Food History Symposium
|Title:||Food History Symposium|
|Date & Time:||Sat May 3, 2014|
201 S. Washington St.
|Event Details:||A World of Eating in Early Alexandria . . . An examination of the many ways that food connected the people of late eighteenth- and early nineteenth-century Alexandria to the larger world. Amanda Moniz, professional historian and former pastry chef, as well as author of the culinary history blog, History’s Just Desserts (www.historysjustdesserts.com).
A Taste, A Memory: Shuman's Jelly Cake . . . To many Alexandrians, nothing is more evocative of gatherings with family and friends than a taste of Shuman's Jelly Cake, a tradition in Alexandria since 1876. Patrick Hagan, managing partner of Shuman’s Bakery, and direct descendant of Louis P. Shuman, who started the bakery over 130 years ago.
Vegetarian Ideas and Vegetarian Food in Nineteenth Century America . . . Through the Civil War, the vegetarian movement focused on social and political reform, but by the late nineteenth century the movement became a path for personal strength and success, which led to greater acceptance of vegetarianism within mainstream society. Adam Schprintzen, Digital and Archival Historian at the Fred W. Smith National Library for the Study of George Washington at Mount Vernon, and author of The Vegetarian Crusade: The Rise of an American Reform Movement.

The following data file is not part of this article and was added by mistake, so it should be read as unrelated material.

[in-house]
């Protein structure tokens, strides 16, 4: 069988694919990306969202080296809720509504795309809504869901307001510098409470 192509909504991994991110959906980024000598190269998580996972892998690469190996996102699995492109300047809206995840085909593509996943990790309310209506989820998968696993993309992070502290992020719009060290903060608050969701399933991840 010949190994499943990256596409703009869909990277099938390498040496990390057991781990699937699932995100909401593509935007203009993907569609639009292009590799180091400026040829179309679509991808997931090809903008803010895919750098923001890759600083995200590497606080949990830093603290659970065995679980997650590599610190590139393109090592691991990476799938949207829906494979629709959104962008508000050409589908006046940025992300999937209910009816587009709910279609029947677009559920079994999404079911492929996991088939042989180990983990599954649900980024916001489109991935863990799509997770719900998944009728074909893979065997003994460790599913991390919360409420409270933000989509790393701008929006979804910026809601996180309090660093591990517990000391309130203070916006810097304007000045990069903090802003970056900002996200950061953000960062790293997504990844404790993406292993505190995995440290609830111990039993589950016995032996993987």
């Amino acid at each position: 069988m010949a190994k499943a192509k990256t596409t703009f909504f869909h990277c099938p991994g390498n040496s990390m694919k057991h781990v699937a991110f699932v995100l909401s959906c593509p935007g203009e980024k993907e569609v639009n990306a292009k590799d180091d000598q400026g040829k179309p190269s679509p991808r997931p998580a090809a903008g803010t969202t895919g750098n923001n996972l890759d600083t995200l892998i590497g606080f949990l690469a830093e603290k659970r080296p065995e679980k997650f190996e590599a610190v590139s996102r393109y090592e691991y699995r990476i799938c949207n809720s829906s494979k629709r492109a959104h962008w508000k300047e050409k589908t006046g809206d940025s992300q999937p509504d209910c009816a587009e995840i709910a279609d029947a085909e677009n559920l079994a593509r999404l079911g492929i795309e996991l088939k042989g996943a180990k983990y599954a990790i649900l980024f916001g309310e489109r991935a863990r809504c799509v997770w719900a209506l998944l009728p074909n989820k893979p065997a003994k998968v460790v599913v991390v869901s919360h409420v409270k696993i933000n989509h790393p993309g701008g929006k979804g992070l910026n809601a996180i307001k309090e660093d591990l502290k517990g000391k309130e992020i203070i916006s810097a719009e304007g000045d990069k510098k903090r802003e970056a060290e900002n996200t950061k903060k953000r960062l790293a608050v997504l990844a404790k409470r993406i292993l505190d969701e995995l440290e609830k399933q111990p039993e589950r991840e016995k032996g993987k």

Robert Portner: Alexandria Brewmaster . . . Once the largest industrial enterprise in the city, Robert Portner’s brewery occupied several blocks along the east side of Washington Street, and Portner’s innovations included the use of refrigerated boxcars. Margaret and Catherine Portner, great-great-granddaughters of Robert, survey the history of the brewery as well as their own plans for re-establishing the Portner name on the local brewing landscape.
|Contact Phone No.:||703.746.4994|
|Fees:||$50 per person|
|Audience:||Anyone may attend|
For event details visit http://www.alexandriava.gov/c/8273
Maps produced by the City of Alexandria GIS & Maps division.